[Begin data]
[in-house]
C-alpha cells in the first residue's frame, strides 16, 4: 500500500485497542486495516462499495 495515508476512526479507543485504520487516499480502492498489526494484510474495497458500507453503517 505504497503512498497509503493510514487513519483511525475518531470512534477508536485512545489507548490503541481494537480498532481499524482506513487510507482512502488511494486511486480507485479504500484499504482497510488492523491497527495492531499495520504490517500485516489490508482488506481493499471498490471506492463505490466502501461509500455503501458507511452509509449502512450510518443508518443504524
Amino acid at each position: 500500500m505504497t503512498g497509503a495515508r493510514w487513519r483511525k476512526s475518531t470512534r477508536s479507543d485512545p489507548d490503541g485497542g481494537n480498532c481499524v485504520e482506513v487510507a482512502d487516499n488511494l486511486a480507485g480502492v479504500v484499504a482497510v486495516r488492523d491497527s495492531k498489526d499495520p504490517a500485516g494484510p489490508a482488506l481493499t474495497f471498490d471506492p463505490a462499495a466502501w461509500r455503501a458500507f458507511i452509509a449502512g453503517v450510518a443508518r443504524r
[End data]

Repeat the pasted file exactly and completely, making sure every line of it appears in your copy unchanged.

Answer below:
[in-house]
C-alpha cells in the first residue's frame, strides 16, 4: 500500500485497542486495516462499495 495515508476512526479507543485504520487516499480502492498489526494484510474495497458500507453503517 505504497503512498497509503493510514487513519483511525475518531470512534477508536485512545489507548490503541481494537480498532481499524482506513487510507482512502488511494486511486480507485479504500484499504482497510488492523491497527495492531499495520504490517500485516489490508482488506481493499471498490471506492463505490466502501461509500455503501458507511452509509449502512450510518443508518443504524
Amino acid at each position: 500500500m505504497t503512498g497509503a495515508r493510514w487513519r483511525k476512526s475518531t470512534r477508536s479507543d485512545p489507548d490503541g485497542g481494537n480498532c481499524v485504520e482506513v487510507a482512502d487516499n488511494l486511486a480507485g480502492v479504500v484499504a482497510v486495516r488492523d491497527s495492531k498489526d499495520p504490517a500485516g494484510p489490508a482488506l481493499t474495497f471498490d471506492p463505490a462499495a466502501w461509500r455503501a458500507f458507511i452509509a449502512g453503517v450510518a443508518r443504524r